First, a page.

The University of San Diego – University Ministry
Newman Center Catholic Community at the University of California San Diego
Carmen Chavez was born and raised in San Diego. Her commitment to serving the community started as a teenager through the example of her mother and other family members. She graduated from San Diego State University with a B.A. degree in Political Science. During college, she served in various leadership roles. After college, she attended Loyola Law School in Los Angeles, CA and is a California licensed attorney. For the last 18 years, Carmen has worked at Casa Cornelia Law Center initially as an Equal Justice Works Fellow, then Staff Attorney/Program Director/Associate Director, and currently serves as the Executive Director overseeing a staff of 28 and a volunteer base of over 300. Casa Cornelia is a non-profit law firm in San Diego providing quality pro bono legal representation to victims of human and civil violations eligible for humanitarian protection under the law. As a Staff Attorney and then Associate Director, she provided direct representation and mentored volunteers who handled Asylum, VAWA, U Visa, T Visa, SIJS and other immigration cases affirmatively and defensively (Immigration Court and Board of Immigration Appeals), and has argued successfully before the U.S. Ninth Circuit Court of Appeals. Carmen has served on task forces, committees, working groups and has given presentations and trainings to the legal community, social workers, law enforcement, students, community groups, faith community, parents and clients.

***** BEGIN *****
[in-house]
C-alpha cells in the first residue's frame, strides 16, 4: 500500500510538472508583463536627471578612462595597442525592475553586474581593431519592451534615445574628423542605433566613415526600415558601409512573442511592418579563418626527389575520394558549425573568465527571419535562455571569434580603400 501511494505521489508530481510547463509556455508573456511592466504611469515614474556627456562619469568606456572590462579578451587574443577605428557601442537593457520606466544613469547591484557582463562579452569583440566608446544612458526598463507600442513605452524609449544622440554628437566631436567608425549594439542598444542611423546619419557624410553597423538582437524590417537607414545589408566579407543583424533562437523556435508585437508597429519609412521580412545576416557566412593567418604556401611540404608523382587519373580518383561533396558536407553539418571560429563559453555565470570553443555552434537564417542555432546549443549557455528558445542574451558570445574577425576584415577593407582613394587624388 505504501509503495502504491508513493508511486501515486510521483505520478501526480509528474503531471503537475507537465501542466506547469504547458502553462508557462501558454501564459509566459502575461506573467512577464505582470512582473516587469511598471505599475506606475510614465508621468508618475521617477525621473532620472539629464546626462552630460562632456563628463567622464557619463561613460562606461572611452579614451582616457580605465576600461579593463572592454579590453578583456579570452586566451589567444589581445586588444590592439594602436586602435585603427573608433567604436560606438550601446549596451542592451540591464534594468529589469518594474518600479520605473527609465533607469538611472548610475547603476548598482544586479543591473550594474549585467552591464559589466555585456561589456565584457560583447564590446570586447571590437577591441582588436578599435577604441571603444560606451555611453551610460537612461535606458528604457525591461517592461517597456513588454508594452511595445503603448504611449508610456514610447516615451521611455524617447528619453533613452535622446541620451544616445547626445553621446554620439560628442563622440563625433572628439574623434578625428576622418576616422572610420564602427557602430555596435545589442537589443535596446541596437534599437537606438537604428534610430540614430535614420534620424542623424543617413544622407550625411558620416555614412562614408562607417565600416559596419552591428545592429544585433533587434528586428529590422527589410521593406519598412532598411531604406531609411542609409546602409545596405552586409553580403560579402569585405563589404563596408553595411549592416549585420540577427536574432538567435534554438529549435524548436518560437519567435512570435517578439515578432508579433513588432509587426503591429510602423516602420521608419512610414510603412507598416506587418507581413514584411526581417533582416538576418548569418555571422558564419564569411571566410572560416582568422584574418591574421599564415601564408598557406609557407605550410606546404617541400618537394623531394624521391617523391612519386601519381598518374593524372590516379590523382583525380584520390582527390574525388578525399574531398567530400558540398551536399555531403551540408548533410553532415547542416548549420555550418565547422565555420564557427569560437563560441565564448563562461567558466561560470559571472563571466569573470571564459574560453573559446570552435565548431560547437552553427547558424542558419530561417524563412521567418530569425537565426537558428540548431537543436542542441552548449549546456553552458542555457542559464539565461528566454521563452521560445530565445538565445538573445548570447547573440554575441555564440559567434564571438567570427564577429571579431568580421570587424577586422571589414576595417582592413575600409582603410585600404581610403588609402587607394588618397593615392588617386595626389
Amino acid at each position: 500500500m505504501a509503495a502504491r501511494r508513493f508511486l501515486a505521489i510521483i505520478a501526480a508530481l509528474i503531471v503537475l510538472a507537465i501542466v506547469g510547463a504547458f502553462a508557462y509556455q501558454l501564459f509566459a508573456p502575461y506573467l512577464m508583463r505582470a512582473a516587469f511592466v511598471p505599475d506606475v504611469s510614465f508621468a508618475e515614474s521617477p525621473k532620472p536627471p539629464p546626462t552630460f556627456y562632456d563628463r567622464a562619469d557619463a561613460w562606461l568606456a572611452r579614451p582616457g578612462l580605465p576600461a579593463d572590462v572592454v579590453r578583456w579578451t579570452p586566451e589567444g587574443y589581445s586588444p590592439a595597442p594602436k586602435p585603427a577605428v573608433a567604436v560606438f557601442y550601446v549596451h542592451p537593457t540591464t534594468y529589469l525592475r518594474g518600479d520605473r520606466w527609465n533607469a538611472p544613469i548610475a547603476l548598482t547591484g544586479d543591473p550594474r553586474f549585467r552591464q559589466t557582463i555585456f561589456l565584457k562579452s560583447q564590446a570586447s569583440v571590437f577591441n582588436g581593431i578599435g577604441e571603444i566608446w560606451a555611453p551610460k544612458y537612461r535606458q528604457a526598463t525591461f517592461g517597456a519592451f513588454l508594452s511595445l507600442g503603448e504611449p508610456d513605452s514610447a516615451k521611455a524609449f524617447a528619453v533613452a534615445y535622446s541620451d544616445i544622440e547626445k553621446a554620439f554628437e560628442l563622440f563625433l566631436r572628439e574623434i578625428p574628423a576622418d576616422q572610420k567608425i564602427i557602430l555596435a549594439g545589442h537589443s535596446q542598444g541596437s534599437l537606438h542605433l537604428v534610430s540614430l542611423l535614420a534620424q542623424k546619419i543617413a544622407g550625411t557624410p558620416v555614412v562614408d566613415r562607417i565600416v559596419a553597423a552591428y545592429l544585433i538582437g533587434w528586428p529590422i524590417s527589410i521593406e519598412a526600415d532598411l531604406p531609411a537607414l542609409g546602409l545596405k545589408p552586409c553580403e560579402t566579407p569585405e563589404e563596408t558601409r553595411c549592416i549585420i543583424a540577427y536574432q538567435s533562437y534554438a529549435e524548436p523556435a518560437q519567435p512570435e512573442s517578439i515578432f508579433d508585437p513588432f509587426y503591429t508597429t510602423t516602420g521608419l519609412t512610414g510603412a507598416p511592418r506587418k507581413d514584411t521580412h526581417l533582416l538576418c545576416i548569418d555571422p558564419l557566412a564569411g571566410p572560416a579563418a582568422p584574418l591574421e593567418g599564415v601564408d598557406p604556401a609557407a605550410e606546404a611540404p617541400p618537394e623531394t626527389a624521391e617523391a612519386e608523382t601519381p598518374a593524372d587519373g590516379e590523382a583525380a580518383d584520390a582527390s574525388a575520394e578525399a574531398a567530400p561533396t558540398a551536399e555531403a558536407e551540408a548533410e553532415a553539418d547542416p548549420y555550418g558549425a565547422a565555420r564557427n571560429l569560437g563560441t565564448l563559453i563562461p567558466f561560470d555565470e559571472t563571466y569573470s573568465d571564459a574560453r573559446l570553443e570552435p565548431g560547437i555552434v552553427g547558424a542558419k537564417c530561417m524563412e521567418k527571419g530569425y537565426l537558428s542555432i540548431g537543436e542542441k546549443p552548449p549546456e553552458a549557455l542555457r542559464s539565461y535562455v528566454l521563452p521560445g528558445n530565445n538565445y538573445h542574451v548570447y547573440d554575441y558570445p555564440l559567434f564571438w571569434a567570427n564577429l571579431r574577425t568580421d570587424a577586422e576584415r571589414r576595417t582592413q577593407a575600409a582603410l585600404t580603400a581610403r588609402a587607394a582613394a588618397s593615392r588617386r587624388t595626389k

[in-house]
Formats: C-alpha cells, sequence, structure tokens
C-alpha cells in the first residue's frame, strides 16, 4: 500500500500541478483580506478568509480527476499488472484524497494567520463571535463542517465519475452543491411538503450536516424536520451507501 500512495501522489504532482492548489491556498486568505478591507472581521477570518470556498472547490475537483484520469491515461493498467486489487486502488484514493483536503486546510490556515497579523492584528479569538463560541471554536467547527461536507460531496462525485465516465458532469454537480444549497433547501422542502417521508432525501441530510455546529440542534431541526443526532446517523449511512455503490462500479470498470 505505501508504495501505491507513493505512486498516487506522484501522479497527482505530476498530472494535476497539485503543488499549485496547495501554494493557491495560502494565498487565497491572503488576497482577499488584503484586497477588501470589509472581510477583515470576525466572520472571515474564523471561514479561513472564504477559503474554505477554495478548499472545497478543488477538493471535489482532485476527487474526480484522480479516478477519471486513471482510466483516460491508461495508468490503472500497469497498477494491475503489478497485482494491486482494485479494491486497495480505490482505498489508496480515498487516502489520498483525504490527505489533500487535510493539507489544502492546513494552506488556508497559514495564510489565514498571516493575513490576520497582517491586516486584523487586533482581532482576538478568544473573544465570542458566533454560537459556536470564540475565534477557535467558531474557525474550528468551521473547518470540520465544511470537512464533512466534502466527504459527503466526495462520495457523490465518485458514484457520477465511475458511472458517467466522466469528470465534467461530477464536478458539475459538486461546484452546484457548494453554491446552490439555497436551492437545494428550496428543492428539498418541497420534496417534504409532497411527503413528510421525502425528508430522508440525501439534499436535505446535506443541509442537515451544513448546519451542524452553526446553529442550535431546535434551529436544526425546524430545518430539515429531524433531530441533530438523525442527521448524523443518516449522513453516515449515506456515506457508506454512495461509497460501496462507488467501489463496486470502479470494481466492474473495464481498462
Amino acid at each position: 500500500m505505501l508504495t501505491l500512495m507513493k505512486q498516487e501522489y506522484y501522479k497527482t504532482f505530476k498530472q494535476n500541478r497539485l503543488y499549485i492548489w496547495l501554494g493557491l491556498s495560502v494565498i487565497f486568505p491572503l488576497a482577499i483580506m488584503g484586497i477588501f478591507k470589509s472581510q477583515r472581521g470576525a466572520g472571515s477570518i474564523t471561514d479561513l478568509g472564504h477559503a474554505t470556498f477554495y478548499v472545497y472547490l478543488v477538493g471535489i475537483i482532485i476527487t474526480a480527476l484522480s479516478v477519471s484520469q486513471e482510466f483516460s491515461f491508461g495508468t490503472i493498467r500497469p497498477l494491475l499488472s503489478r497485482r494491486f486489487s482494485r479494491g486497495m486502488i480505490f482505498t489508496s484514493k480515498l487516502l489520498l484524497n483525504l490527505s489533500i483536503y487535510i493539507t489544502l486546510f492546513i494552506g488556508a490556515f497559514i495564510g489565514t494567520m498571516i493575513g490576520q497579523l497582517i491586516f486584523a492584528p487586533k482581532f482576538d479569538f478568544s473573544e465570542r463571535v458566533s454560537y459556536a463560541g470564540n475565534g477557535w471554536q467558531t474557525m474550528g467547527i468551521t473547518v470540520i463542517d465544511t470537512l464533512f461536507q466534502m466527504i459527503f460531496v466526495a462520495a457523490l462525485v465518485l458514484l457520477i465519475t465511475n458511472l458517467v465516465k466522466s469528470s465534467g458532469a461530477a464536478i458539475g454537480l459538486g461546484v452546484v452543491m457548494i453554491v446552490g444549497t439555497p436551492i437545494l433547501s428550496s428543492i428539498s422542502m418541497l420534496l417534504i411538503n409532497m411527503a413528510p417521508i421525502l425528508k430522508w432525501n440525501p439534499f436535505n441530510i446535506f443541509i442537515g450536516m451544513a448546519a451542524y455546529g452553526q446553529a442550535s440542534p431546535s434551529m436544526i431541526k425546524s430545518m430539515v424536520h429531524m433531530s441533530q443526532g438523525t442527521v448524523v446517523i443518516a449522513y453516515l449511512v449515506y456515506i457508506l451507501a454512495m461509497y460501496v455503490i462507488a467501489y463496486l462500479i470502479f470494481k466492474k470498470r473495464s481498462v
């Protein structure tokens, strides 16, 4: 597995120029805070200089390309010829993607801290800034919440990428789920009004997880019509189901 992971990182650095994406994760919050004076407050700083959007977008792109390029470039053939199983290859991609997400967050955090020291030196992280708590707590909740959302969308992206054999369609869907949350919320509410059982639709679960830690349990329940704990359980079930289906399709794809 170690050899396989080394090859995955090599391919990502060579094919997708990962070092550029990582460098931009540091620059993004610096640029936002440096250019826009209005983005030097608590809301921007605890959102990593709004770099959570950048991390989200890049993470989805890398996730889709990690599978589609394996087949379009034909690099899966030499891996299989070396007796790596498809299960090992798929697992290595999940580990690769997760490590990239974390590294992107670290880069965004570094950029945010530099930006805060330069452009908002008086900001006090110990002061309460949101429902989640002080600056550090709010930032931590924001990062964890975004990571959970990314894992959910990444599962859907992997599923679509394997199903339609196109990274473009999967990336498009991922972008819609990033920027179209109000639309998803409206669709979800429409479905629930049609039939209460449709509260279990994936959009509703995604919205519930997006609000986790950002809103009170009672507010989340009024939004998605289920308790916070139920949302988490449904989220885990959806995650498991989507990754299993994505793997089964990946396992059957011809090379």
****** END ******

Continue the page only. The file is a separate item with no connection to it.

Casa Cornelia Law Center (CCLC), a sponsored ministry of the Society of the Holy Child Jesus, is a public interest law firm providing quality pro bono (free) legal services to victims of human and civil rights violations. CCLC has a primary commitment to indigent persons within the immigrant community in Southern California, who are eligible for humanitarian protection under current immigration and refugee law. Additionally, CCLC seeks to educate others regarding the impact of immigration law and policy on the community and the public good. Casa Cornelia is able to accomplish its mission with the support of volunteers, such as attorneys from the private bar, student interns, interpreters and translators. In 2017, the Organization responded to 2,441 persons in need such as asylum seekers, unaccompanied children and victims of crime.